Laws of Fear: Beyond the Precautionary Principle
Posted: 11 May 2005
What is the relationship among fear, danger, and the law? There are serious problems with the increasingly influential Precautionary Principle - the idea that regulators should take steps to protect against potential harms, even if causal chains are uncertain and even if we do not know that harms are likely to come to fruition. An investigation of such problems as global warming, terrorism, DDT, and genetic engineering shows that the Precautionary Principle is incoherent. Risks exist on all sides of social situations, and precautionary steps create dangers of their own. The idea of precaution seems operational only because diverse cultures focus on very different risks, with social influences and peer pressures accentuating some fears and reduce others. Cascades, the availability heuristic, loss aversion, and group polarization are highly relevant here. Instead of adopting the Precautionary Principle, regulators should take three steps: they should adopt a narrow Anti-Catastrophe Principle, designed for the most serious risks; pay close attention to costs and benefits; and accept an approach called "libertarian paternalism," designed to respect freedom of choice while also moving people in directions that will make their lives go better. An understanding of the dynamics of fear also shows how free societies can protect liberty amidst fears about terrorism and national security.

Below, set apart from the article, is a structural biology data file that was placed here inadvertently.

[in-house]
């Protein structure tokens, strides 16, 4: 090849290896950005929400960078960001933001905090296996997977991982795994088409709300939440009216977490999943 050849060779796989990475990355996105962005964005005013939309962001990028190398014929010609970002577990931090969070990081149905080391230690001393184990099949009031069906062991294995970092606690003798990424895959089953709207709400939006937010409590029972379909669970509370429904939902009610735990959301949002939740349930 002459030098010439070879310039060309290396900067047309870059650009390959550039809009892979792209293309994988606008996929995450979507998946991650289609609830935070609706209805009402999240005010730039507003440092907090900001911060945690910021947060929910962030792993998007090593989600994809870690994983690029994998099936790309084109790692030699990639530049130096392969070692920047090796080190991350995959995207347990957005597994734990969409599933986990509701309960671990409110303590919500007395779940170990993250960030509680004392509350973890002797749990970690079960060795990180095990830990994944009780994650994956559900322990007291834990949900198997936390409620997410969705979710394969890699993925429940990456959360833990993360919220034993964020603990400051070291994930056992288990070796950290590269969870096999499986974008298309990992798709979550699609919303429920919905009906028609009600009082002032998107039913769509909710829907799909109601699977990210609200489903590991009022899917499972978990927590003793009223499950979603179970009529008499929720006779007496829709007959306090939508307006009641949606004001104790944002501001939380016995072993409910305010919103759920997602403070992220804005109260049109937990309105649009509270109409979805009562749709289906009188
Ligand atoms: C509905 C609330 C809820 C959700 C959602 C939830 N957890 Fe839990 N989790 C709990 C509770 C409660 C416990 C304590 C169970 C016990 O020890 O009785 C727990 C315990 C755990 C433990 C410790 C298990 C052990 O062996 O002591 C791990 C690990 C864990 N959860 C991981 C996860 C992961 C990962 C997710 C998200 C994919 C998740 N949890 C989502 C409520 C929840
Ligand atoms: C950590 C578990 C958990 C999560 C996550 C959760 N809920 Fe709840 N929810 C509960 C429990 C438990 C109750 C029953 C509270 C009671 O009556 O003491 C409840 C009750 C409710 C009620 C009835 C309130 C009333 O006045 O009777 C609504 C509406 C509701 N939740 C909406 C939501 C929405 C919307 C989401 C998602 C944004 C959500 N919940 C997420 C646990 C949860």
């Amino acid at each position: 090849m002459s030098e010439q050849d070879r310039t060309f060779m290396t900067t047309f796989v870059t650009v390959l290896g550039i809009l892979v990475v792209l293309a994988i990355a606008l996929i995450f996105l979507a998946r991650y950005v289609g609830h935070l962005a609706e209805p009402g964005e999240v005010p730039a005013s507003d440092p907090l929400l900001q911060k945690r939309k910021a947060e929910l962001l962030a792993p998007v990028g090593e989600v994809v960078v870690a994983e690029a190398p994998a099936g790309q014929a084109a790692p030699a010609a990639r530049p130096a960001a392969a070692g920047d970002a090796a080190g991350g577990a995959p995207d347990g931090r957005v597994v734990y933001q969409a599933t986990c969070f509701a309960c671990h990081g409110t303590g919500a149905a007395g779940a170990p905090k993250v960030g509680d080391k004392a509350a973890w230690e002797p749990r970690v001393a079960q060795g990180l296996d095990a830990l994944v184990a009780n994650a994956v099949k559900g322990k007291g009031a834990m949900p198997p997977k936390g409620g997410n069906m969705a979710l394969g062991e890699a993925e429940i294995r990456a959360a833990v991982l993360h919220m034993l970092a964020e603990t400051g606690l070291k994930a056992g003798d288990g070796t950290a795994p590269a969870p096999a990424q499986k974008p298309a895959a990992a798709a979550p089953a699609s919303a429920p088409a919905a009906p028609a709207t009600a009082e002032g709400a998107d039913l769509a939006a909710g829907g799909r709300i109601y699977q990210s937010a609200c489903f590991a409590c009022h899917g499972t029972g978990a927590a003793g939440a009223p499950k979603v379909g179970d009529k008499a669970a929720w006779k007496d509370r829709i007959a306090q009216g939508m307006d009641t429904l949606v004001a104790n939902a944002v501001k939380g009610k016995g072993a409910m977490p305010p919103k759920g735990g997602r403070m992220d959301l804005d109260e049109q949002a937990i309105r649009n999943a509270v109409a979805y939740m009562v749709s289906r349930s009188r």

Keywords: precautionary principle
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